A doctor can help you to make sure that your child is getting enough calories while you’re trying to determine what the underlying cause is. This way you can work to address the allergy while also helping your child to gain weight the way that’s needed to be healthy. Nutritional deficiencies can cause fatigue and cognitive issues in both breastfeeding mothers and in their babies, which is why breastfeeding moms must look out for eliminating too much from their diets in their quest to halt silent reflux. Formula fed babies should never be given rice, oat, or nut milks. In fact, babies under a year old should never be given anything except for formula that’s been created especially for babies. Soy based formula and dairy formula are the only two options for formula on the market.
Cause: New teeth coming in cause crying, discomfort, and swelling that leads to gastrointestinal issues and silent reflux.
Solution: Provide relief for sore teething gums to combat silent reflux.
Teething is a natural part of being a baby, but at the same time it’s can be a serious challenge. Many parents report that their children start to show symptoms of acid reflux around the same time they start teething, leading it to be often cited as a cause for teething. Teething can either cause silent reflux to get worse in babies who already have it or can even bring on the issue in babies that don’t have silent reflux.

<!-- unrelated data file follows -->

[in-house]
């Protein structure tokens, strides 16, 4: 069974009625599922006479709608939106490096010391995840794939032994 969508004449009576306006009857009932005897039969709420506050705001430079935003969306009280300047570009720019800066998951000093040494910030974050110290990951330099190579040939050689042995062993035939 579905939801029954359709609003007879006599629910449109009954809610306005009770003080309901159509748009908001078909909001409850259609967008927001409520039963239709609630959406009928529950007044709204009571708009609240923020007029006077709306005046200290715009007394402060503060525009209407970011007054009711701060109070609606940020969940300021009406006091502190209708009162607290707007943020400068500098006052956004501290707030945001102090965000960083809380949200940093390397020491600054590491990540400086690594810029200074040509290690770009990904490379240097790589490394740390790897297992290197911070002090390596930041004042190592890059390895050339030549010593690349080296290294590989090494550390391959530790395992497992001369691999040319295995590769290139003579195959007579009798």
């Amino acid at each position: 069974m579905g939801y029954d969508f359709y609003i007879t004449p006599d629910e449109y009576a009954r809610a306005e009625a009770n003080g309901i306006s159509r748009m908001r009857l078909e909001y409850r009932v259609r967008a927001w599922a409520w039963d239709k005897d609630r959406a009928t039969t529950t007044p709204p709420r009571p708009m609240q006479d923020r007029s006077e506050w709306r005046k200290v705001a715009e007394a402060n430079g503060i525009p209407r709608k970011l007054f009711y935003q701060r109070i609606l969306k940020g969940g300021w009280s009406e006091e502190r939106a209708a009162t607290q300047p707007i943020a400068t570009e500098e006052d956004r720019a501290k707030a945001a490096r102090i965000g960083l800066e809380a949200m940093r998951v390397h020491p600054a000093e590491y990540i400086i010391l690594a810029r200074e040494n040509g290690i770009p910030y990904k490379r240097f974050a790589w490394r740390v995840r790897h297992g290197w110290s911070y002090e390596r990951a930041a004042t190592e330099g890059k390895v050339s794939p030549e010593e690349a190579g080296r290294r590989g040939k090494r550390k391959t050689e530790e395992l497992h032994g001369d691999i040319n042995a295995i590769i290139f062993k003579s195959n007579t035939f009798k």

Around six months of age is typical for babies to start teething, but it can start well before that or long after for an individual child. There is no right age to start teething, and it generally lasts until about three years of age. Unfortunately, some babies have reflux flair ups when they’re teething all the way through the process. Luckily there are some things you can do to help.
Using over the counter medications for teething can be incredibly helpful for babies. Be careful as some common medications can actually exacerbate the issue and make stomach upset worse, which contributes to worsening reflux. Numbing creams are much the same – they can be very effective but watch out that they aren’t making the issue worse. You can’t go wrong with cool (but not frozen) teething toys, which numb the gums naturally.
Photo credit: xlordashx via Foter.com / CC BY
No matter what the cause of silent reflux in your baby is, there are always things that you can do to help your child. Always consult with your child’s doctor if you believe that they might have a medical condition like silent reflux.
Want to know more about silent reflux in infants?
- Checkout our eBook titled: “Silent Reflux in Babies - Diagnosis, Treatment, and Coping for Families.”. Inside you’ll find all the information you need to help your little one get the help he or she needs, including complications to watch out for, how to talk to your child’s doctor, coping strategies, and so much more.
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“The 5 Common Causes and Solutions for Silent Reflux in Babies”